Detroit’s beloved electronic music festival, The Movement, returns to Hart Plaza tomorrow (May 27) for its 21st edition. While the festival’s 30,000 attendees take in sets from Basement Jaxx, Skrillex, Kaskade, Kevin Sondresson, DJ Minx and many others, crews at Paxhau – the local independent rave promoter that has built the movement since 2006 – will spend the weekend like they always have Let’s do: Notes on how to improve for next year.
In 2000, the House & Techno (with a bit of hip-hop) fest became one of the first few dance music festivals to launch in the US, along with Ultra and EDC, incorporating the locally forged genre, techno. was the first , on a platform.
Yet unlike ultra and EDC, which have now become synonymous with EDM and all its glitzy commercial fanfare, the movement remains minimalist in its approach – it’s really still about the music, sans the fireworks and mega-stages.
“It’s a labor of love,” Paxahau founder Jason Huwere said of the company’s tight-knit team of OG reavers when we were all young. “Detroit techno culture is what we committed to years ago, it’s second nature. The sustainable business part is another matter.
But in an increasingly difficult landscape for independent event promoters, Paxhau is still turning a profit. The company is run by a team of 15-year, full-time employees in four departments: marketing and communications, production, talent and creative. During the movement, they bring in an event staff of 350 to help bring the event to life.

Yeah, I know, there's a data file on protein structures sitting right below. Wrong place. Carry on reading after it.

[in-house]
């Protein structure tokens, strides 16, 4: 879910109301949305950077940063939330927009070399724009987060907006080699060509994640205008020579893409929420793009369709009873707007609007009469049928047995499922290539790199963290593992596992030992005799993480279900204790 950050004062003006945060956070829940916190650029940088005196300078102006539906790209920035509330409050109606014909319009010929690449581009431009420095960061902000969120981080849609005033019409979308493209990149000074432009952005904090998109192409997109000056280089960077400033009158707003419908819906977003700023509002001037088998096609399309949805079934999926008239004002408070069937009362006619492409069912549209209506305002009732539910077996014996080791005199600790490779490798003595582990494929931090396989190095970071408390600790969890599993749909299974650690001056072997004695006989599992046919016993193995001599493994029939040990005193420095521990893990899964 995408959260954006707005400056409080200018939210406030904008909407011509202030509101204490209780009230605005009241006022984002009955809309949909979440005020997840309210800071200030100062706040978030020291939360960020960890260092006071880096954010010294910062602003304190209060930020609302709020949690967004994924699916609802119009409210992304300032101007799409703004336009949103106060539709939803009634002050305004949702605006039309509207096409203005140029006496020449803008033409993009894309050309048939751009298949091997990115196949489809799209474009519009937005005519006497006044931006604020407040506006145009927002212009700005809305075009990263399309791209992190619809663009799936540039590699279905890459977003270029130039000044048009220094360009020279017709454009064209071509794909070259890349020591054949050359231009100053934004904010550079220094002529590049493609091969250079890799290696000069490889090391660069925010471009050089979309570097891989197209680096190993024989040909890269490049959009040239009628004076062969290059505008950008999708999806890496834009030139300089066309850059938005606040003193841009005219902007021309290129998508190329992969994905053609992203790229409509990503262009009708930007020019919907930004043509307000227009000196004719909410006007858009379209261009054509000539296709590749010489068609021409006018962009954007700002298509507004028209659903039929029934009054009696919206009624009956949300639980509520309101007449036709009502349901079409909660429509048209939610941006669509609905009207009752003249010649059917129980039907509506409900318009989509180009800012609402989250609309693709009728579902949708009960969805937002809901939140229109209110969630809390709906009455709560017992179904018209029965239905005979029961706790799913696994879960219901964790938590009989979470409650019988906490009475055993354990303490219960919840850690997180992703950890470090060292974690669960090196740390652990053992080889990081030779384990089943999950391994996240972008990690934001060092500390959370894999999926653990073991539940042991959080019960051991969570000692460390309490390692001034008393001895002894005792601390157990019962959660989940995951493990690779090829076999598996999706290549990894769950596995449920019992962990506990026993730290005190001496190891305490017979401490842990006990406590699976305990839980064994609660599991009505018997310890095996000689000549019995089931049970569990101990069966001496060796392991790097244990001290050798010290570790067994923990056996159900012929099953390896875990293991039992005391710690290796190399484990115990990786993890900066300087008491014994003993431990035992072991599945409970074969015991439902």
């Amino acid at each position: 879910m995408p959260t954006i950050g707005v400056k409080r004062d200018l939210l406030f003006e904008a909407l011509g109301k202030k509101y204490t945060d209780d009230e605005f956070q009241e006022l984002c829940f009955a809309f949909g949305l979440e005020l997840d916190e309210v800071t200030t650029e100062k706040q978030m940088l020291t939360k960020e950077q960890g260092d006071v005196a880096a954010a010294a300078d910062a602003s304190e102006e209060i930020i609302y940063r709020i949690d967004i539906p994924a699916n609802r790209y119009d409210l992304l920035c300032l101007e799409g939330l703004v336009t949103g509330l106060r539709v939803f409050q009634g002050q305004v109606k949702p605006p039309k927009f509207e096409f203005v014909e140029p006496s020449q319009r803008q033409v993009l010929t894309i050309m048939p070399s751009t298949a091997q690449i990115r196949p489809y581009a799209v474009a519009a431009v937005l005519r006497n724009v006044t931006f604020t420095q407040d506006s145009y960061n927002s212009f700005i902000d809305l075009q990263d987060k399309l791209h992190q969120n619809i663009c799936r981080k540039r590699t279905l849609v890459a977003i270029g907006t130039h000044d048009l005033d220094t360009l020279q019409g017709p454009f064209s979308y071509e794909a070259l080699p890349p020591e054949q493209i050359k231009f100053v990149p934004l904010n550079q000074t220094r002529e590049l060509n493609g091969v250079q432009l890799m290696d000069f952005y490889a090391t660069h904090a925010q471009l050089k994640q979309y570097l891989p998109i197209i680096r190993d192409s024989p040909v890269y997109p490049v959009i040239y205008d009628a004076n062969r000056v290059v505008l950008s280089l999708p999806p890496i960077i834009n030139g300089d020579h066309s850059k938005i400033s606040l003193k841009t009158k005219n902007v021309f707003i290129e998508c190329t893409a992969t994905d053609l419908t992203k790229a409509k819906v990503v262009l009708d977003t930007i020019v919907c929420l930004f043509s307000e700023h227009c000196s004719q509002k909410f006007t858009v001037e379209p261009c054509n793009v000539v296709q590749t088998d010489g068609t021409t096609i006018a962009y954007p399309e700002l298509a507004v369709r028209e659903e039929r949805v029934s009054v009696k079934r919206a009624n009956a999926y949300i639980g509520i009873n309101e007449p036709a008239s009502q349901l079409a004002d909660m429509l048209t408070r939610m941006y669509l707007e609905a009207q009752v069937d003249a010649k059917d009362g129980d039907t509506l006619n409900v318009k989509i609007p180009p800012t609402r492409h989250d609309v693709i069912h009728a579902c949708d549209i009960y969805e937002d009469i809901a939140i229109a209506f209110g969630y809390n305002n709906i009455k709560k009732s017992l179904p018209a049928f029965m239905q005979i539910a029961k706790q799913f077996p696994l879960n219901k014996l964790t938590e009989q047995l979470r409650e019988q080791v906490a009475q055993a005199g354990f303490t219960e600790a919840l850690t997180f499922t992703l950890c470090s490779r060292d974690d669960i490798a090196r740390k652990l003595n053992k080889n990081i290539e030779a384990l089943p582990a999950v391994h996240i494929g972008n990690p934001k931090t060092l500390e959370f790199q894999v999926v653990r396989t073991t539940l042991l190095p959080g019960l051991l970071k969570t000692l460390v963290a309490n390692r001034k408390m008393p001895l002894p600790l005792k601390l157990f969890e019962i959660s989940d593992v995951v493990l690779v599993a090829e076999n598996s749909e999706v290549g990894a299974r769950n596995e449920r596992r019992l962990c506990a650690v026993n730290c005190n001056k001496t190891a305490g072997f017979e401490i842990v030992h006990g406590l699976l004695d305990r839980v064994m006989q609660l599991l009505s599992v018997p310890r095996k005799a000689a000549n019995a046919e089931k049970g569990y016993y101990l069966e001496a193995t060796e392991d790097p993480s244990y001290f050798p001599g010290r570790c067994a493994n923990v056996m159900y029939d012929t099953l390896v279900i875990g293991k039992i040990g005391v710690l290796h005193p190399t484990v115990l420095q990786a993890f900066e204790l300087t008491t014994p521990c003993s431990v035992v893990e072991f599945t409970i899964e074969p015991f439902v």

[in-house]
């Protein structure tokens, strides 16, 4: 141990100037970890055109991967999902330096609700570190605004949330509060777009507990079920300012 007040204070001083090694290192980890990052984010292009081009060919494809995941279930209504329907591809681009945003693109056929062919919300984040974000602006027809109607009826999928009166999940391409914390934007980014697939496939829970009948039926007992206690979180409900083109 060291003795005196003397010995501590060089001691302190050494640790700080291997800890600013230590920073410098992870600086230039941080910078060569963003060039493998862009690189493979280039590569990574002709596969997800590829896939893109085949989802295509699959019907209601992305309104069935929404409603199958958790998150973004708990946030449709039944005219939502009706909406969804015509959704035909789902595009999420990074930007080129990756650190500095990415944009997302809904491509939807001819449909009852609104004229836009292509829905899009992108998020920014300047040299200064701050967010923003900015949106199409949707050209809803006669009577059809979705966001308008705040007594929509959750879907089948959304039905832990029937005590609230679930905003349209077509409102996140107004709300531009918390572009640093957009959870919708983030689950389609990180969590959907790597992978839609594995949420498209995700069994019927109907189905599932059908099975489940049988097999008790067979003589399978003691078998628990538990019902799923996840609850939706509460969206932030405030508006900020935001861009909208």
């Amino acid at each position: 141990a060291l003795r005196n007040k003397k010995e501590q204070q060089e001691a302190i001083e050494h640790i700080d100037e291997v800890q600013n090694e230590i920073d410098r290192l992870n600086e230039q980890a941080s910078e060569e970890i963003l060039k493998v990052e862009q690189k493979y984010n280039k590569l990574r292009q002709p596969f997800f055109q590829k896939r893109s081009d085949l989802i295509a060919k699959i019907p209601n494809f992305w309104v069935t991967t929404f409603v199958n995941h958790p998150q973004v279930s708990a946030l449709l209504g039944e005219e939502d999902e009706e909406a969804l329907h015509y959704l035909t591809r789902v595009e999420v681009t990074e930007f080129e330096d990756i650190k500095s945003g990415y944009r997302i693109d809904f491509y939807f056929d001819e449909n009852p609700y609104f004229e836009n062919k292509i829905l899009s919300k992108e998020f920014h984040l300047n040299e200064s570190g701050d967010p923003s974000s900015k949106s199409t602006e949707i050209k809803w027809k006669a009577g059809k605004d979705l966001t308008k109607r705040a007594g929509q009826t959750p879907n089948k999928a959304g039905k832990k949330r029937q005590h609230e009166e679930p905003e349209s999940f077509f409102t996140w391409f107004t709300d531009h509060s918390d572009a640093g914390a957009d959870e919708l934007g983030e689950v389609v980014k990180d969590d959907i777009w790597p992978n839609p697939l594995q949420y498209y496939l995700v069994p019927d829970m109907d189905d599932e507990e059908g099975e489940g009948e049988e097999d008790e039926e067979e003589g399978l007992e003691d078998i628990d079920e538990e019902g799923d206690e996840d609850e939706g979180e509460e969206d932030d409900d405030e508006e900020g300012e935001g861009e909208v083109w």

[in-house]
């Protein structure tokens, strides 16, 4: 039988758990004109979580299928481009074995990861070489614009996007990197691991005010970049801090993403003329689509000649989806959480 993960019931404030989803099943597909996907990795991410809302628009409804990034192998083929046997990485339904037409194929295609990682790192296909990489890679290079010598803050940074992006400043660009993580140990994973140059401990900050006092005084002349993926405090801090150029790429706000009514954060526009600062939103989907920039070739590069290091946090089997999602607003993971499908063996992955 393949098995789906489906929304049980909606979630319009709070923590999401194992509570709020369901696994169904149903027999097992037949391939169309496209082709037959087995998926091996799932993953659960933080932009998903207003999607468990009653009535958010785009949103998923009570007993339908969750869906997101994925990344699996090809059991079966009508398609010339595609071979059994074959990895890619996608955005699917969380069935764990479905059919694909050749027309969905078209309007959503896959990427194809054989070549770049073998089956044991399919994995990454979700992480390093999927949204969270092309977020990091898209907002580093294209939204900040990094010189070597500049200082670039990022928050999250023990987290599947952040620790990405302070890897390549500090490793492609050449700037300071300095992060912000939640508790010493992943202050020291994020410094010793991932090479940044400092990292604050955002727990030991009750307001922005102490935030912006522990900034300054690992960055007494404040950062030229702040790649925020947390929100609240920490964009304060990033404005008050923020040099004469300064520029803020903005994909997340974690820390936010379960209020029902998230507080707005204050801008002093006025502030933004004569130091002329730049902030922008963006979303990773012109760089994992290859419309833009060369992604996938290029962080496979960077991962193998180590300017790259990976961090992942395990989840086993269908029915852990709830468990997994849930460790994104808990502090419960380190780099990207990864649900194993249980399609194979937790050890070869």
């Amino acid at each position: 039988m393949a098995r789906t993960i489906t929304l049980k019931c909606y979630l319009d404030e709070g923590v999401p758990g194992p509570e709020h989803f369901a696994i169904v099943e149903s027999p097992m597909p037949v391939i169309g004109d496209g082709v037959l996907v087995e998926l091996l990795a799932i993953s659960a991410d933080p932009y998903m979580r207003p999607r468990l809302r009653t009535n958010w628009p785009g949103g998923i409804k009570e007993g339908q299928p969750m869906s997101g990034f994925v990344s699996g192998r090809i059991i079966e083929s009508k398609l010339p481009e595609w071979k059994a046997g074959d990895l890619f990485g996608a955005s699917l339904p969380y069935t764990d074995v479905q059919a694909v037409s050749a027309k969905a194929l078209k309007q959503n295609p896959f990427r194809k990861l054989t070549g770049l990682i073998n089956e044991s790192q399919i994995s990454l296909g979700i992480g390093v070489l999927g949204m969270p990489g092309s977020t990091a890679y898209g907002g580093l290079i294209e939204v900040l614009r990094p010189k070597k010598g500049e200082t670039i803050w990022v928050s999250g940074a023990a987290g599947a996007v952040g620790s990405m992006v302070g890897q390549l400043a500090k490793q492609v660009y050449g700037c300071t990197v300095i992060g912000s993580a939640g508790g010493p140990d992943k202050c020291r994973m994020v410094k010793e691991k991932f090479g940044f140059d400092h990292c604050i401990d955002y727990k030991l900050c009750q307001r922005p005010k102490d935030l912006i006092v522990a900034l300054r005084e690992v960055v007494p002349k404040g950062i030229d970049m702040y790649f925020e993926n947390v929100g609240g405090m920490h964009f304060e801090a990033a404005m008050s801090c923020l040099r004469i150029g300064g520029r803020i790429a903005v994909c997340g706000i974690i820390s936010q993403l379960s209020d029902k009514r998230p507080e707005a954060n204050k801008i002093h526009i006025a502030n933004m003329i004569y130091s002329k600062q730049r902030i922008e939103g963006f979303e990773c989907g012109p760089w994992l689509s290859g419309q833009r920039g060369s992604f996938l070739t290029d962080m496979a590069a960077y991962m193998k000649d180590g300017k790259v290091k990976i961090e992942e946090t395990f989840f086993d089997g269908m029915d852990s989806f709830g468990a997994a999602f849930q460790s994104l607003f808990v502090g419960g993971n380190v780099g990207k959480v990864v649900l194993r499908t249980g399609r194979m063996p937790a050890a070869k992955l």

Paxhau first became involved with the movement by throwing its after-parties, before taking over the festival as producer in 2006. It’s stayed true to that opening ethos that it’s now hosting its own official afterparty, in collaboration with a number of labels, artists and other promoters. The company also hosts dance events throughout the year at its partner locations—Magic Stick, TV Lounge and Spot Light, and at Detroit’s Masonic and Russell Industrial Centers—for events of up to 1,500 people. Last year he hosted 56 shows.
But like other independent dance festivals around the country that survived the COVID shutdown (Southern California’s Lightning in a Bottle and CRSSD, Elements in Pennsylvania and Florida’s jam-band influenced Hulaween), the movement has struggled with ever-increasing production costs. Faced with existential threat. From cryo to porta-potty rental.